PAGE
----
For the electric car industry, it did nothing, as the subsidy did not even register a blip in the pulse rate of the industry. For the electric two-wheeler industry, it was almost suicidal as lured by government subsidy; many entrepreneurs entered the electric scooter market only to realize that the bottom fell as soon as the subsidies were withdrawn. The only real beneficiaries, for a few months at least, were the one serious electric car manufacturer and a couple of serious electric scooter manufacturers.
How do we get serious?
For electric vehicles to become seriously viable in a country like India, investment has to be focused on creating the infrastructure to support the vehicles. A complete absence of public charging points, high costs of acquisition, and the anxiety of driving a car with a crippling problem of limited range, are keeping customers away from EVs. The customer apathy is to the extent that the Mahindra e2O is not even on the consideration list of most any customer.
A solid infra backbone is the answer to many problems. An infrastructure of charging stations will push the rich, early adapters into buying electric cars. Selectively subsidising electricity at these charging stations would then attract the next wave of more practical customers.
Another way of pushing the electric vehicles agenda is to selectively select towns / cities – small enough for experiments to be successful and where vehicular pollution has the potential to destroy the local economy. Several Himalayan and South India based hill-stations can be made EV only zones with government support entering in the form of cheap electricity, a network of charging stations, restrictions on conventionally powered vehicles, and even direct subsidies to the locals to buy EVs.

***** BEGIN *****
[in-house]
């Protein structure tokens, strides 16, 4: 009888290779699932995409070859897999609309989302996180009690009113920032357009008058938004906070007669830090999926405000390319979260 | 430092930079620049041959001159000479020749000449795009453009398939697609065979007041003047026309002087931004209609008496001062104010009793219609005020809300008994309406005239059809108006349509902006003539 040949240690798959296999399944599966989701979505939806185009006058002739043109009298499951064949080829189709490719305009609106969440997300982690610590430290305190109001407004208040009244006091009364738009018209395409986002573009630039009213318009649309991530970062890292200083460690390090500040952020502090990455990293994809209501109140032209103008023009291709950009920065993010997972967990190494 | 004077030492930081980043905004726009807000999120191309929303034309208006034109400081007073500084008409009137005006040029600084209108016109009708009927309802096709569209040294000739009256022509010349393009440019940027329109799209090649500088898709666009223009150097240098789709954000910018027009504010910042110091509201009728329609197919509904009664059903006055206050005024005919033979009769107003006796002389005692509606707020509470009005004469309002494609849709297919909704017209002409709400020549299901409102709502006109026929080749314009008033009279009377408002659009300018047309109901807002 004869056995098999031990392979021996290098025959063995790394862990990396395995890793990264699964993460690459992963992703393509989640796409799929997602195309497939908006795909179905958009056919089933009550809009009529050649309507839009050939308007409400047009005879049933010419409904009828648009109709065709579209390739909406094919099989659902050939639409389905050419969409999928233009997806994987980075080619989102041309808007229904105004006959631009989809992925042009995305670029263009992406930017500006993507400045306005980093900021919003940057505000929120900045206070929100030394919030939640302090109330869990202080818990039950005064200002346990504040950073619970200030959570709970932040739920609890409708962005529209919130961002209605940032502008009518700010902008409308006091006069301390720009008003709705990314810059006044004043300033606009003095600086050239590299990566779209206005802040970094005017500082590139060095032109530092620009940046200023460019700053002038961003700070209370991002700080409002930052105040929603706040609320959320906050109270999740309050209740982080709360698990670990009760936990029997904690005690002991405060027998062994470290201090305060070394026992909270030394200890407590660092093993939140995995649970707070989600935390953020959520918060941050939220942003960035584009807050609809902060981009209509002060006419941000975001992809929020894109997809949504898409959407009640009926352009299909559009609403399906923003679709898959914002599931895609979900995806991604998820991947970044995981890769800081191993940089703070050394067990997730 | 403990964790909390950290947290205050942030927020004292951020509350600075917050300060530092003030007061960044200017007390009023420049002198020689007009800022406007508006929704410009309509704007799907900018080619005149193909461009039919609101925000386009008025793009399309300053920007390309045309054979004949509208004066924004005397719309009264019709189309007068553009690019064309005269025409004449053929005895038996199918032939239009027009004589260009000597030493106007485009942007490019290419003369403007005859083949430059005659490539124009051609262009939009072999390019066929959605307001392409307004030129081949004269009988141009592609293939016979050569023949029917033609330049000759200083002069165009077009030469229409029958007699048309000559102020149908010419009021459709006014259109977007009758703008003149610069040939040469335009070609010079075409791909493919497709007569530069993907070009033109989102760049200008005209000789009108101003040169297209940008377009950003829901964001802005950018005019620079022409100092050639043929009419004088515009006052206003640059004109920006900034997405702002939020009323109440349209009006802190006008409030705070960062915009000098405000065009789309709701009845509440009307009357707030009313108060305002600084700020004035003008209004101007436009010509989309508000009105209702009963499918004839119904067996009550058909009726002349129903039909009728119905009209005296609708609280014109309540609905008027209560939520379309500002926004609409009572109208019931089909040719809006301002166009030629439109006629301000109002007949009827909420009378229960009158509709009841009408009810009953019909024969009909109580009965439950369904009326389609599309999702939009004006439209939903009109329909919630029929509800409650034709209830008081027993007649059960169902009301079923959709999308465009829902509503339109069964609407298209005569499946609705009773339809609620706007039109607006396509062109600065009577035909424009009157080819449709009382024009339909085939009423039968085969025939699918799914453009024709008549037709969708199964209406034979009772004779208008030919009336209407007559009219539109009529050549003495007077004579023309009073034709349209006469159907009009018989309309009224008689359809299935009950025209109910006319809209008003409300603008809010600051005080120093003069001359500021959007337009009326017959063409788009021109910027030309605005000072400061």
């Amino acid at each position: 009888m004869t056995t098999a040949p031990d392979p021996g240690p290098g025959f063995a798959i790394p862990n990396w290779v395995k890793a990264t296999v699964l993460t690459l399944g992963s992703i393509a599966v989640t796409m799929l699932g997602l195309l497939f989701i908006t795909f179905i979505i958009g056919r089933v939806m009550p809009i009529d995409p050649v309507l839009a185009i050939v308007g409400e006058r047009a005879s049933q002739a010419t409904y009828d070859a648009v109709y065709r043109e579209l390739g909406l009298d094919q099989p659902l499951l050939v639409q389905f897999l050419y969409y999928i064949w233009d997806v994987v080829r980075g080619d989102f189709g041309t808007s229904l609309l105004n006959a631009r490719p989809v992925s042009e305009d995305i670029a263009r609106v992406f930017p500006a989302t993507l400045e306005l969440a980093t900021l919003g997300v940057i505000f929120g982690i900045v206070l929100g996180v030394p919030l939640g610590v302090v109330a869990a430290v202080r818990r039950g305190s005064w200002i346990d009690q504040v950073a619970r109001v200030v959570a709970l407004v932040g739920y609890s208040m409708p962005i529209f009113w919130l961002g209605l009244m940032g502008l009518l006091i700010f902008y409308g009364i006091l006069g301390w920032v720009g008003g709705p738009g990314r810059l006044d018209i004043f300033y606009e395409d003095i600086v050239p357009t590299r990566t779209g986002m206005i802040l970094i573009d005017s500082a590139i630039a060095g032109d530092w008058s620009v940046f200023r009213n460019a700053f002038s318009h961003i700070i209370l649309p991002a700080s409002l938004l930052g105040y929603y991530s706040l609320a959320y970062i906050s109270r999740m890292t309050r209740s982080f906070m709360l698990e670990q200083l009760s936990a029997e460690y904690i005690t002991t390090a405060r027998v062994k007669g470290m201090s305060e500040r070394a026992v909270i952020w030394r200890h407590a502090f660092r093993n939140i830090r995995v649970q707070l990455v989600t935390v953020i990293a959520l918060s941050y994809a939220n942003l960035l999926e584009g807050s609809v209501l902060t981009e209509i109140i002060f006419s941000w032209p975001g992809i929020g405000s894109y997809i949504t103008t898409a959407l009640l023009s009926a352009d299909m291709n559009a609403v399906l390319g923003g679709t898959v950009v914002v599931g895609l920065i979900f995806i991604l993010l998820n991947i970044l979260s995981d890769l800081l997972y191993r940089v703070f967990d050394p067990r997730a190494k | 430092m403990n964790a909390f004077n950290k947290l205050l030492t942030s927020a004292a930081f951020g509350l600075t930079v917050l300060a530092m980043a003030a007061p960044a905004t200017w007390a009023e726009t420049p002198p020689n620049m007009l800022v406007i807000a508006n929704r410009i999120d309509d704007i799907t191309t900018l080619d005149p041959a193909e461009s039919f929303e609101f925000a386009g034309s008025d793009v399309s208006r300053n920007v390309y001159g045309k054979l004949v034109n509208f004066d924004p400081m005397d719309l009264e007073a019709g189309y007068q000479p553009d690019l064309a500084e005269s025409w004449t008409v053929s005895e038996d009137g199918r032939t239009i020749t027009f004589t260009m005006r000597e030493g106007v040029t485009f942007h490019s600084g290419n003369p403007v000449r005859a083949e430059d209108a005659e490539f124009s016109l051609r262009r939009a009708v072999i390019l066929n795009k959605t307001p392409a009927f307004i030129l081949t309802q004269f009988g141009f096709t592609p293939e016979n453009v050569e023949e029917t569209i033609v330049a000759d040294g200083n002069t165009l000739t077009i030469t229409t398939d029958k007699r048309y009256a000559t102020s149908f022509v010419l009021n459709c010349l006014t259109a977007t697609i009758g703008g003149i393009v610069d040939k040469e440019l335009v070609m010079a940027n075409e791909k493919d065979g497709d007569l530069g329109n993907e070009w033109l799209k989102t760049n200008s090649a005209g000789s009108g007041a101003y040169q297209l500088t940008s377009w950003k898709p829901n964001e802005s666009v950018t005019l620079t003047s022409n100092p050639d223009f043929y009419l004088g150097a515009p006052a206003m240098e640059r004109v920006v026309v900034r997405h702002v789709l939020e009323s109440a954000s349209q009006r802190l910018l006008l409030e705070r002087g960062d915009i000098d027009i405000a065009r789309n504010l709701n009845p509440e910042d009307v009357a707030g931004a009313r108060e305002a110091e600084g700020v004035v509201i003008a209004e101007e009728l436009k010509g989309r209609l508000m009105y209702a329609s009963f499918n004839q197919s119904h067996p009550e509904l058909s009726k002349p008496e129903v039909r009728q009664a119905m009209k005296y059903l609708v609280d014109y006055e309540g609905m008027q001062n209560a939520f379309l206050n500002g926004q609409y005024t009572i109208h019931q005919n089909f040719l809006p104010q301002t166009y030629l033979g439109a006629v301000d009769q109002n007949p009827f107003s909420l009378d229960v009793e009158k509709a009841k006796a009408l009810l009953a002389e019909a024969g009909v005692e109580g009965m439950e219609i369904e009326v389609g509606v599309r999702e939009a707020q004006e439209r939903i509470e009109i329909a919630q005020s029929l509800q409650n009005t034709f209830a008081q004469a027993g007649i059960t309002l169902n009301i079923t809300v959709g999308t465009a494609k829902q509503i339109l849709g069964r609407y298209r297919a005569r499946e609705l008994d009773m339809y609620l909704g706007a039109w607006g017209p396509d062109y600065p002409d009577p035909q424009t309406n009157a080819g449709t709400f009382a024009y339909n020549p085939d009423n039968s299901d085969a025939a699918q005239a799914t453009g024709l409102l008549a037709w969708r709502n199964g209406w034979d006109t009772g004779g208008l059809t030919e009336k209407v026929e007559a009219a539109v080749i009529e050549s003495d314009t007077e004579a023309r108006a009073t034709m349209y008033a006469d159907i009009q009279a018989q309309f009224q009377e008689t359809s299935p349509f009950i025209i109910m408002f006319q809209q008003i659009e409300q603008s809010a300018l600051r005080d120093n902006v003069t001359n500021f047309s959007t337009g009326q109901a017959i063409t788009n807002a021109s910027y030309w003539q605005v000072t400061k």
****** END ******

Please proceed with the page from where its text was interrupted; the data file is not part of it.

The challenge of charging individuals for using public charging stations, arising mostly due to very low penetration of credit cards in India, is also diminishing continuously and is no longer a major factor in urban centres.
The second and concluding part of this analysis would be published next Thursday (6th November 2014)
This analysis is contributed by Priyanka Shekhawat, Guest Editor for IAR. Based in Jakarta, Priyanka keeps a keen eye on the Global EV industry. In her earlier roles, Priyanka has covered the global EV scene for IHS Automotive.